Running back Chris Carson has 200 carries for 853 yards (4.3 yards per carry) and four touchdowns, while the wide receiver trio of Tyler Lockett (62 catches, 793 yards, six touchdowns), rookie D.K. Metcalf (35 catches, 595 yards — 17.0 yards per catch — five touchdowns) and the newly acquired Josh Gordon (two catches, 27 yards in one game) looks dangerous.

Much had been made in the past about Wilson making things happen all by himself. This year, he has plenty of help.

2. It’s hard to overlook what the Seahawks did — and what the Eagles didn’t.

The Seahawks and Eagles haven’t faced off since 2017, but the teams have crossed paths off the field a couple times in the past year or so. Seattle made three transactions — drafting Metcalf, trading for defensive end Jadeveon Clowney and claiming Gordon off waivers from the Patriots — that the Eagles could have also made.

In April, the Eagles drafted wide receiver JJ Arcega-Whiteside out of Stanford with the No. 57 overall pick. The Seahawks grabbed Metcalf seven picks later. Metcalf is averaging 17.0 yards per catch and has scored five touchdowns, while Arcega-Whiteside went six straight games without a target and has three catches for 43 yards on the season.

The Texans were attempting to unload Clowney in August, and the Seahawks stepped up to offer a third-round pick and linebackers Barkevious Mingo and Jacob Martin for the former No. 1 overall pick. The Texans are even paying $7 million of Clowney’s $15 million salary this season. Clowney has three sacks, three forced fumbles, an interception and a touchdown this season.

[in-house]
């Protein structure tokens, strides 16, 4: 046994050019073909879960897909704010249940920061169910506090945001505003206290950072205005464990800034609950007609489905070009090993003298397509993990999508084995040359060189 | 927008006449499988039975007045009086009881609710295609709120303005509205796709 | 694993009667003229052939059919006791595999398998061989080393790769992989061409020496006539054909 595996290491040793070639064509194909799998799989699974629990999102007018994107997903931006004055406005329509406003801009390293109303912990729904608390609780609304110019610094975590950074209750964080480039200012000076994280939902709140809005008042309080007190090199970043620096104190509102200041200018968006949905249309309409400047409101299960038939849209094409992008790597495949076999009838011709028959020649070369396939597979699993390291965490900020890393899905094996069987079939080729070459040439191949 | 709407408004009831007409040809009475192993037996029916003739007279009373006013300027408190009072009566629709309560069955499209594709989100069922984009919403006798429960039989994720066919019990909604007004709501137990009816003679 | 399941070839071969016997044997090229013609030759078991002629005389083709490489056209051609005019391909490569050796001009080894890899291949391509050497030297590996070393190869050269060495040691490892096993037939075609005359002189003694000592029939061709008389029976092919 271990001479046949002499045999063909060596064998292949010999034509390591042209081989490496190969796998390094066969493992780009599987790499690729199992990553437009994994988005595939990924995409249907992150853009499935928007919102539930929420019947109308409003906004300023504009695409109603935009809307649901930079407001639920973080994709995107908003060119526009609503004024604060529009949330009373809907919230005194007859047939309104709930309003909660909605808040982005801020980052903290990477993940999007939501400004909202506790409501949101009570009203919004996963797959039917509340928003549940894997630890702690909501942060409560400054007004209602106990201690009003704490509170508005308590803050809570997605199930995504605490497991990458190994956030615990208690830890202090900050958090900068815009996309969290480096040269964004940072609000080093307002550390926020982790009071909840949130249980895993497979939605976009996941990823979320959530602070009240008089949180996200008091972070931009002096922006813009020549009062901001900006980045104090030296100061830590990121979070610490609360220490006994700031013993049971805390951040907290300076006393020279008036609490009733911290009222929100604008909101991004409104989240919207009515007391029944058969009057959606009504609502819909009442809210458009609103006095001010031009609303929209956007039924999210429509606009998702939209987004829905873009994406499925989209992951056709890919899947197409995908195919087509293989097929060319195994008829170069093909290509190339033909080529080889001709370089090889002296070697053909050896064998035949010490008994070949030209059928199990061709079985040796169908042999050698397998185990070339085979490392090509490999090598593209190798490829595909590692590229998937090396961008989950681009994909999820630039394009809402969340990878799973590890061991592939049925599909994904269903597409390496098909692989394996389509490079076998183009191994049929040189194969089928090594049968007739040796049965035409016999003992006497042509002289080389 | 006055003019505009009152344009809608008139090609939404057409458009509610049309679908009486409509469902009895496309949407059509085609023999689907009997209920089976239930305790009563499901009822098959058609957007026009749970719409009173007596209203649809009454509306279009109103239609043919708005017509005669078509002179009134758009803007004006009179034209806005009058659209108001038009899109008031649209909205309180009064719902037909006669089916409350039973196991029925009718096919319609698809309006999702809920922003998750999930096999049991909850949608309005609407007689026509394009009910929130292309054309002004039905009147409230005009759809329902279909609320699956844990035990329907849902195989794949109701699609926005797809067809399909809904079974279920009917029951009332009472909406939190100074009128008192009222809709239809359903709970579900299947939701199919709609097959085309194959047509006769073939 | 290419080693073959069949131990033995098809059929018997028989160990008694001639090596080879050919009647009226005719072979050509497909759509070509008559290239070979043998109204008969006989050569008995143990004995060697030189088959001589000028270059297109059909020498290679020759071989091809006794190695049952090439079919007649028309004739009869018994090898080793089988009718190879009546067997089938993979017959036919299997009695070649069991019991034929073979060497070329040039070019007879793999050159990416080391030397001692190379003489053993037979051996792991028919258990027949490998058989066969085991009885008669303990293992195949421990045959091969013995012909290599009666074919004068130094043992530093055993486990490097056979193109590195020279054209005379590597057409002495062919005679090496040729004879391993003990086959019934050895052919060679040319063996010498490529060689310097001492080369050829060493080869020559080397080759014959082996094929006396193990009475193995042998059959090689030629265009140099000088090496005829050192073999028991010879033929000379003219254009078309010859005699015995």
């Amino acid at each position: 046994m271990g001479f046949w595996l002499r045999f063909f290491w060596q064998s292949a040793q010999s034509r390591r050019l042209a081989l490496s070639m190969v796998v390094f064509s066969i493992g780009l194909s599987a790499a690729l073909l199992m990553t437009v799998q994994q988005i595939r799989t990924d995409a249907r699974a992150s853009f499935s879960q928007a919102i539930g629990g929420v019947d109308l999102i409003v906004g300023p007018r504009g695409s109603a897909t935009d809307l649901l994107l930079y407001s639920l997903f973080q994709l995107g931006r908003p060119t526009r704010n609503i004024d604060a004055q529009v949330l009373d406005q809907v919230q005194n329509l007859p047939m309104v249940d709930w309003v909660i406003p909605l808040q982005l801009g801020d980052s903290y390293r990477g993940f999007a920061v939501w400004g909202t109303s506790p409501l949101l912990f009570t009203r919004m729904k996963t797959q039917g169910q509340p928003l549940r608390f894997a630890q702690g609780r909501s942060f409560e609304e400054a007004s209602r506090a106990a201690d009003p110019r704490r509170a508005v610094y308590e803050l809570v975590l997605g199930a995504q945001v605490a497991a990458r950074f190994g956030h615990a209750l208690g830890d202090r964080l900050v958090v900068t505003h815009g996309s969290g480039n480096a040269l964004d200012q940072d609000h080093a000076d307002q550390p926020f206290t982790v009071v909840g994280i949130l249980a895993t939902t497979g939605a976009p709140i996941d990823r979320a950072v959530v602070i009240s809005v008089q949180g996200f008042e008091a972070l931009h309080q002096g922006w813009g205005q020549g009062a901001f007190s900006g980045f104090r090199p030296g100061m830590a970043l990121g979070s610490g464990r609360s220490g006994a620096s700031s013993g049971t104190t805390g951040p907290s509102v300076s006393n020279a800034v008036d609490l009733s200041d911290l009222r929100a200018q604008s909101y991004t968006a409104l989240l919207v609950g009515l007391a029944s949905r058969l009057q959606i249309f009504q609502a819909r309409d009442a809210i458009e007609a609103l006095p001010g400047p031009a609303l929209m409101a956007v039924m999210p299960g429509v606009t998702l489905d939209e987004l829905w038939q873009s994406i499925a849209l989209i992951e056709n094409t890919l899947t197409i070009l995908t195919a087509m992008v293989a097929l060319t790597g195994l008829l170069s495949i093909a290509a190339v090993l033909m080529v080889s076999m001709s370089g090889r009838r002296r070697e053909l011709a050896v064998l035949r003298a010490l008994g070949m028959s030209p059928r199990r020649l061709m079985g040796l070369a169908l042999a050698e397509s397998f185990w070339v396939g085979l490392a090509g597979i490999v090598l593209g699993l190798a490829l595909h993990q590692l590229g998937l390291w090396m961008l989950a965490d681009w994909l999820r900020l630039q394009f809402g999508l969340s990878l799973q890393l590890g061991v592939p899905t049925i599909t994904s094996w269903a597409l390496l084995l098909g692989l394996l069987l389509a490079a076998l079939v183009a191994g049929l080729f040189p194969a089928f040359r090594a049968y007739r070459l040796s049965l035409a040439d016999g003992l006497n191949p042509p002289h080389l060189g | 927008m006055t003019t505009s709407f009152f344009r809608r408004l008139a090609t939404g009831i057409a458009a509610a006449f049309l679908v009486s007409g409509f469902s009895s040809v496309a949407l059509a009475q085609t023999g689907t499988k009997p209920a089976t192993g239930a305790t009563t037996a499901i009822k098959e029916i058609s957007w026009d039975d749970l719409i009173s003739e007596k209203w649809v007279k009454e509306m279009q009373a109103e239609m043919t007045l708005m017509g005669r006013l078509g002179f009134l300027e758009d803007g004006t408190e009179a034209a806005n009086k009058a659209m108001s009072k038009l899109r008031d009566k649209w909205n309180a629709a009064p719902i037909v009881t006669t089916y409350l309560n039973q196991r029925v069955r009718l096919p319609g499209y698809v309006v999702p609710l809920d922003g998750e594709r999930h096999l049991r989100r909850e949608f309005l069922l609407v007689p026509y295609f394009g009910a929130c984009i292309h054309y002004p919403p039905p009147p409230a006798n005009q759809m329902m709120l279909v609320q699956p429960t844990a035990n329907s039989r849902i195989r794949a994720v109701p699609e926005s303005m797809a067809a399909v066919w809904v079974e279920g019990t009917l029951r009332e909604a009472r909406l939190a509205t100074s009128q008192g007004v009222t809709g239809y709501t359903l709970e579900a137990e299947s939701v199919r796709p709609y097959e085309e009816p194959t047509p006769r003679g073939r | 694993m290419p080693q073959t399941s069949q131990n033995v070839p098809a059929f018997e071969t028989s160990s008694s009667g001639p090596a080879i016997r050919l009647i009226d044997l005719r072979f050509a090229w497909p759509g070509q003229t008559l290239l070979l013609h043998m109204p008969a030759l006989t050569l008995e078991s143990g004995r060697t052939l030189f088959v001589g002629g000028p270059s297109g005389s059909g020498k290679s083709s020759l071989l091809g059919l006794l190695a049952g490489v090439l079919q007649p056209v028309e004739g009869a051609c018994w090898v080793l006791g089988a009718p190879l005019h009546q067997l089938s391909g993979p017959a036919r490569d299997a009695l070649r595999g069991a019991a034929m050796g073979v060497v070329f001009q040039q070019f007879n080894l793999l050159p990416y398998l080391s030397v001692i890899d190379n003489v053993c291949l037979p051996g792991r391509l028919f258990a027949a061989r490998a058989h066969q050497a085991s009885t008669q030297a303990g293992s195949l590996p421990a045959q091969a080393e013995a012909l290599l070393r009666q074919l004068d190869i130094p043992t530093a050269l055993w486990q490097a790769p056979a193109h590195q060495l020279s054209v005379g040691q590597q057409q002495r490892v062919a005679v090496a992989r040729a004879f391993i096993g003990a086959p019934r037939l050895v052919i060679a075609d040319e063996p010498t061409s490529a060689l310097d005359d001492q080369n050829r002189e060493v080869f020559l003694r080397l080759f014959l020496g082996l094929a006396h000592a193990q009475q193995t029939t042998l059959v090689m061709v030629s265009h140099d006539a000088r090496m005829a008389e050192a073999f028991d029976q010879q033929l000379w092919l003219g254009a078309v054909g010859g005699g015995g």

The Patriots waived Gordon, the speedy wide receiver who has played just 29 games since 2013, after the trade deadline, and the Seahawks were the only team to file a claim on Gordon. With DeSean Jackson and Alshon Jeffery now injured, Gordon could have pushed Nelson Agholor to be the Eagles’ top wide receiver. But the Eagles didn’t claim him, despite being ahead of the Seahawks in the order.

Gordon played only 27 snaps and had two catches for 27 yards against the 49ers in Week 10, but he’s a talented (if troubled) speedster who can add another dimension to the field.

So those are three players suiting up for the Seahawks this weekend who could have potentially worn midnight green if things had gone in a different direction. There were an assortment of reasons why the Eagles made the choices they did, but it’s clear Seattle received an influx of talent with its moves.

3. This isn’t the “Legion of Boom” defense.

Remember when the Seahawks routinely had one of the most intimidating defenses in the league? With the departure of Earl Thomas during the offseason, that era came to a close. Despite adding Clowney to the defense, it still isn’t one of the NFL’s best units. The Seahawks rank No. 21 in defensive DVOA, per Football Outsiders, and they are No. 18 against the pass and No. 16 against the run.

The Seahawks rank No. 24 in yards per play (5.9), No. 28 in passing yards (2,718) and No. 22 in yards per rush (4.5). There are yards to be had against Seattle. The Eagles have the chance to put together a consistent offensive performance. They just need to make it happen.

In conclusion, don’t get hung up on Russell Wilson. There are other ways to undermine a tough opponent. PPW would concur.